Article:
If Some Like It Hot, Then Why Were Critics Cold to Marilyn and Sexy Alyson Reed?

updated 12/05/1983 at 01:00 AM EST

originally published 12/05/1983 01:00AM

She squiggles across the stage in a skintight, red sequined dress, tossing her platinum mane. The hips swish, and the utterances from the moist crimson lips are breathy, childlike. From the mesmerized audience comes a gasp. She is back, their Marilyn, in the body of Alyson Reed, an actress from almost nowhere, whose onstage resemblance to the late MM is uncanny, even eerie. "I think she was extremely vulnerable, like a puppy," says Reed, 25. "I'm trying to re-create her spirit, her essence."

Marilyn's essence, as recaptured by Reed, was the talk of Broadway last week as Marilyn: An American Fable opened after a less than storybook journey. The critics were scalding about the show. "Incoherent to the point of being loony," snarled the New York Times. But the show's producers vowed to continue—at least for a week—and were mulling over a blitz of television commercials aimed at salvaging Marilyn. "We'll make it," said Reed bravely, at a not-so-joyous opening-night party.

From the start, Marilyn seemed headed for the same star-crossed destiny as MM herself. When rehearsals began three months ago, the title role was assigned to Geralyn Petchel, 27, a Los Angeles singer and Broadway rookie who found herself at the center of a backstage storm. "The show was constantly being changed," recalls Petchel. "There were different concepts of what Marilyn should be—childlike or tough. I was torn in many different directions."

She blames part of the chaos on the large number of producers, a baker's dozen, who couldn't seem to come up with a recipe for Broadway success. Should Marilyn be a rock opera or a musical about Norma Jean Baker's life from age 8 until two years before her death? (The musical format eventually won out.) Finally, after seven weeks of rehearsal, the show's producers unified long enough to fire Petchel, and shortly after that, director Kenny Ortega. Two other cast members were also fired. Thommie Walsh, the Broadway show doctor who saved My One and Only (starring Twiggy and Tommy Tune) during its tryouts, was brought in to do macrosurgery on the wounds. But who would play Marilyn?

Suddenly, someone remembered Alyson Reed, who had tried out for the part months before and been rejected. The call came while Alyson was auditioning for a commercial in Manhattan for Nescafe instant coffee. "I ran 30 blocks to my agent's," she says. "I tried to call everyone I knew along the way, but no one was home."

Reed immediately immersed herself in the charismatic character. She spent a morning looking at old news-reels of Monroe and watching Some Like It Hot but found that her top priority was learning her lines and understanding the part. "I came into the show 10 days before the previews began," she says, "and first I had to go through costume fittings. I basically learned the role in five days."

Because Reed was a much stronger dancer than her predecessor, the choreography was revamped. Her measurements were a more delicate problem. Though roughly the same height and weight (57", 117 pounds) as Monroe, Reed is far less voluptuous. The desired results were achieved not with silicone but with plain old padding. "It's theater magic," says Reed.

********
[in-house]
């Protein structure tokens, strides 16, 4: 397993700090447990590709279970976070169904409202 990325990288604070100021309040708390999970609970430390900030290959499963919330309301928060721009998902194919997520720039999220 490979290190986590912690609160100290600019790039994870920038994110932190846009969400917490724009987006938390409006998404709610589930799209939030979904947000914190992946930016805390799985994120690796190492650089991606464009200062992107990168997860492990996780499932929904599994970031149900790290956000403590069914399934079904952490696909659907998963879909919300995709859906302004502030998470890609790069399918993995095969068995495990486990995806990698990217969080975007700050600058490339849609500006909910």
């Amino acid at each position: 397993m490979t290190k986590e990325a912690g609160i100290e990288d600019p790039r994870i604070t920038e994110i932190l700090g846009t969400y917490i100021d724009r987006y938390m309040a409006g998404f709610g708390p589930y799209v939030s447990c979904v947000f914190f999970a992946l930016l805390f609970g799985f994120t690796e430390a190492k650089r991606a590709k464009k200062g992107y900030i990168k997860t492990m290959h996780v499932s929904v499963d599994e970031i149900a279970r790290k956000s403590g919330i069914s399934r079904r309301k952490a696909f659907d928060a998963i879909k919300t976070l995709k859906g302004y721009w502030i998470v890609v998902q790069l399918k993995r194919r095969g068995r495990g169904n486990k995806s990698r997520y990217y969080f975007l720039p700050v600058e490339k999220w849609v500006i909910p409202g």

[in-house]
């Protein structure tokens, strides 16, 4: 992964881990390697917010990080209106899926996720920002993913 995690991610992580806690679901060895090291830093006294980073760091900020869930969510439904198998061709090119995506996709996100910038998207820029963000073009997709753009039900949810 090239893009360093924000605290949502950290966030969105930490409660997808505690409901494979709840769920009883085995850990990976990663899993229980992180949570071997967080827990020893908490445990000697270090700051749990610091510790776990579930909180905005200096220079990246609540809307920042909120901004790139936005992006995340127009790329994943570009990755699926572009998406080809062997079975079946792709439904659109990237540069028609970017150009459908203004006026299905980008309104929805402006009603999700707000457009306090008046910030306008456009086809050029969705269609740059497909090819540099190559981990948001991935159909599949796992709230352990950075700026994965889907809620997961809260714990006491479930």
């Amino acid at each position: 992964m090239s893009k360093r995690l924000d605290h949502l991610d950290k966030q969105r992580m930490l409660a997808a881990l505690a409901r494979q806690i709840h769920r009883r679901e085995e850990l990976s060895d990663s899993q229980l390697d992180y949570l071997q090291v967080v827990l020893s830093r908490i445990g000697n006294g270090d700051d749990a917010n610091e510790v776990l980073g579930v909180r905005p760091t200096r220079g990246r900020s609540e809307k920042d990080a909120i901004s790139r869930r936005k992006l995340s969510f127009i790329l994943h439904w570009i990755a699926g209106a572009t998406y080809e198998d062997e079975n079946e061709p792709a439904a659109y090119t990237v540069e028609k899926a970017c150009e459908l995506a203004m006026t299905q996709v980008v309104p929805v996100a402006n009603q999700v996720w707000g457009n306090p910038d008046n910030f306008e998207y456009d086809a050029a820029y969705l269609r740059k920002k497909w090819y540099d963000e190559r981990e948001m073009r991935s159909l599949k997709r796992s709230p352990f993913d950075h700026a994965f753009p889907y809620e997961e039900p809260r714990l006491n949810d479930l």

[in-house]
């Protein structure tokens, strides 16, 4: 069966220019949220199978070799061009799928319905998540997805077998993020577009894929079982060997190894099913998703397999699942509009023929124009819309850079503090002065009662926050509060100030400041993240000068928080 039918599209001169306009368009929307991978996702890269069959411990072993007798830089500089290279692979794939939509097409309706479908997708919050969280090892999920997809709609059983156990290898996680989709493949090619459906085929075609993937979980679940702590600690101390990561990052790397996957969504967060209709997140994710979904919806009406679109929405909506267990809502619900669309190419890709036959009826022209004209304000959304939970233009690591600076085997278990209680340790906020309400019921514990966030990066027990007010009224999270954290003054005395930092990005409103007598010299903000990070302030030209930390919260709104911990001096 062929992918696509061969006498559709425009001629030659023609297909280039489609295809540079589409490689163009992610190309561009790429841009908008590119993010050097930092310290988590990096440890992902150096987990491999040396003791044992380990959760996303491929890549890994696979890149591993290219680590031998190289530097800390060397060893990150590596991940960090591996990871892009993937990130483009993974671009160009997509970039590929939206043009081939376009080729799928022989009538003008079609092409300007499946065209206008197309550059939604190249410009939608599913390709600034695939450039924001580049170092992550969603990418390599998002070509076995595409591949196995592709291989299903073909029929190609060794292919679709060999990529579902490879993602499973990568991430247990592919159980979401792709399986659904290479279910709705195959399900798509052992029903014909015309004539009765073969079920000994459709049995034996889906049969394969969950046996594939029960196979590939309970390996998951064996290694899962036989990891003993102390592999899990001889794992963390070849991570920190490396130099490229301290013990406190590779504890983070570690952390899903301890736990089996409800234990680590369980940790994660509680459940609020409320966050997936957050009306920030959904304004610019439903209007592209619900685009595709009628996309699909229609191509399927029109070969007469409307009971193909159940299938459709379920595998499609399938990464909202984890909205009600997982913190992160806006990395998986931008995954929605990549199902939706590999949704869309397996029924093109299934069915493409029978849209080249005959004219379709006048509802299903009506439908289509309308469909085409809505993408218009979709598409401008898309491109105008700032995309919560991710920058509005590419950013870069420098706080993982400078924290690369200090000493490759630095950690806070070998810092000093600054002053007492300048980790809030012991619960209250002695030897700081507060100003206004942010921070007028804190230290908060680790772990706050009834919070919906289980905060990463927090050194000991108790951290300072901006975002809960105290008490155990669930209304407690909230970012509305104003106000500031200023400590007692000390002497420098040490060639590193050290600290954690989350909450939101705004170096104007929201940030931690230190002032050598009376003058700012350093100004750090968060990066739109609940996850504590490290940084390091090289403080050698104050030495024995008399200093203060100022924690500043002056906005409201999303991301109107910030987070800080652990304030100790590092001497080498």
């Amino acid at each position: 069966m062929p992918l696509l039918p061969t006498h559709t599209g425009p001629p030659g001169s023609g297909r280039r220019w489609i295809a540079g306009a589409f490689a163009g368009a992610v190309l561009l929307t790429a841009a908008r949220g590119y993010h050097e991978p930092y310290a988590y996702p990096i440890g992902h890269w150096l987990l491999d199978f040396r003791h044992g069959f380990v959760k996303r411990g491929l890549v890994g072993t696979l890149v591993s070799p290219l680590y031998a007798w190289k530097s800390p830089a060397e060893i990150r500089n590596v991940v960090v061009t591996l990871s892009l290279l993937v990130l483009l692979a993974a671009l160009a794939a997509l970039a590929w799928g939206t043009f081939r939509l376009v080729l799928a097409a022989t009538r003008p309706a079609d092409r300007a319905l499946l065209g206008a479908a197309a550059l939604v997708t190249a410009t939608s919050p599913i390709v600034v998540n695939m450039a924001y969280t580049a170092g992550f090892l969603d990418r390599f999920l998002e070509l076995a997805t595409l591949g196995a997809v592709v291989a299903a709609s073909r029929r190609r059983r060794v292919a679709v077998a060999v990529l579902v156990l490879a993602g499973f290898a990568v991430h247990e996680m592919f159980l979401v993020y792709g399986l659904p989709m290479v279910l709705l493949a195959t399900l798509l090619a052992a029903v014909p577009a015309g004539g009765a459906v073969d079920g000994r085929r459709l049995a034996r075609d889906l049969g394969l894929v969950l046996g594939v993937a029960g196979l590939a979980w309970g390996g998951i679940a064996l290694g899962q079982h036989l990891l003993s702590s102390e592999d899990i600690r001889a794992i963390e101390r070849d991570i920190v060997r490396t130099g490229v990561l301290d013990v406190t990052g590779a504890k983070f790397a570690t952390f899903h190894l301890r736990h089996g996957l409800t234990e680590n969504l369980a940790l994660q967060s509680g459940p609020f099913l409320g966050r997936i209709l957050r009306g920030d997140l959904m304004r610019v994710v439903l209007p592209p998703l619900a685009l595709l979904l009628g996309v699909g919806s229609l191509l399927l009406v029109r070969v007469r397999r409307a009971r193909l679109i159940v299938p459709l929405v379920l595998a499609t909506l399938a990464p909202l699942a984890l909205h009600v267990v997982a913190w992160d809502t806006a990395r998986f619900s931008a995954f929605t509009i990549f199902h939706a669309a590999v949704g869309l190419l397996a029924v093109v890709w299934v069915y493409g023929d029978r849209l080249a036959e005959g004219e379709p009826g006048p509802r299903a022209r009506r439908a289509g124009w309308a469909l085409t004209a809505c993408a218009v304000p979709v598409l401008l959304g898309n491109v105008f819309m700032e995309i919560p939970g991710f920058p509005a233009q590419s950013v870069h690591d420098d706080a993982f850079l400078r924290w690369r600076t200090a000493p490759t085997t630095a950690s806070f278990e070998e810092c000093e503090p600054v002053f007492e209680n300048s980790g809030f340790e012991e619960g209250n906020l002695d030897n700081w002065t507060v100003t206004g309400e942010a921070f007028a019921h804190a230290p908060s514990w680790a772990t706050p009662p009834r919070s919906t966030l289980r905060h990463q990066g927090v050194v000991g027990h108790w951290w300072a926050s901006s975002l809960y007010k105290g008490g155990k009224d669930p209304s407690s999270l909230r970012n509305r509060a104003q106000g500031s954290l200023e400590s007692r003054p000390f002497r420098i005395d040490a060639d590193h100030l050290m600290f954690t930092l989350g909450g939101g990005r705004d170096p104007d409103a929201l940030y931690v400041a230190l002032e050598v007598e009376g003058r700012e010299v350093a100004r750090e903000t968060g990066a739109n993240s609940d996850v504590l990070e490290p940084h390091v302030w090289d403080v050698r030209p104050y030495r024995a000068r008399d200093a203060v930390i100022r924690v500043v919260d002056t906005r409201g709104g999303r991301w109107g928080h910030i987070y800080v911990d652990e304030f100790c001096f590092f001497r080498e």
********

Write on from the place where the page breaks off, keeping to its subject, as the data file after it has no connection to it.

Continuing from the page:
Her incandescence as Marilyn also has a touch of magic because Reed insists that she and her heroine have little in common. "I identify with her humor and her bluntness about herself," says Alyson. "But I have a much stronger base than she did. She felt so little self-worth. My frustration as a woman is not being able to say to her: 'You didn't have to feel that way.' "

On the tragic August day in 1962 when Marilyn took her life at age 36, Reed was a 4-year-old in Anaheim, Calif. The precocious daughter of an engineer, she was performing in musical comedies at age 7. "In the eighth grade I was in a Disneyland production of Alice in Wonderland. I only do blondes," she jokes. Alyson even donned a Marilyn wig once and dressed up as the actress for a junior high party. "Everyone was amazed at the likeness," says her mother, Elsie. In later years she made her Broadway debut in Bob Fosse's Dancin', played in Damn Yankees with Joe Namath and performed in road companies of A Chorus Line (she was the lead, Cassie) and Pippin. Reed intends to make sure her newest role won't typecast her. "I would love to grow up to be Dorothy Loudon, to do character work. But I'd also like to sing at the Roseland dance hall in New York and also front for a good country-and-Western band—just for once, a real shit-kicking band."

Until further notice, Alyson is otherwise engaged, undulating across the stage as Marilyn. Appearances aside, she argues that she is not trying to portray Monroe as a sex kitten: "I play it sensual. If I played it sexy, it would be a caricature of her." Besides, Alyson believes that Monroe was far more than merely seductive: She was also a natural wit. "When someone asked Marilyn why she didn't wear underwear," says Broadway's new student of MM humor, "she said it was because she didn't like the wrinkles."

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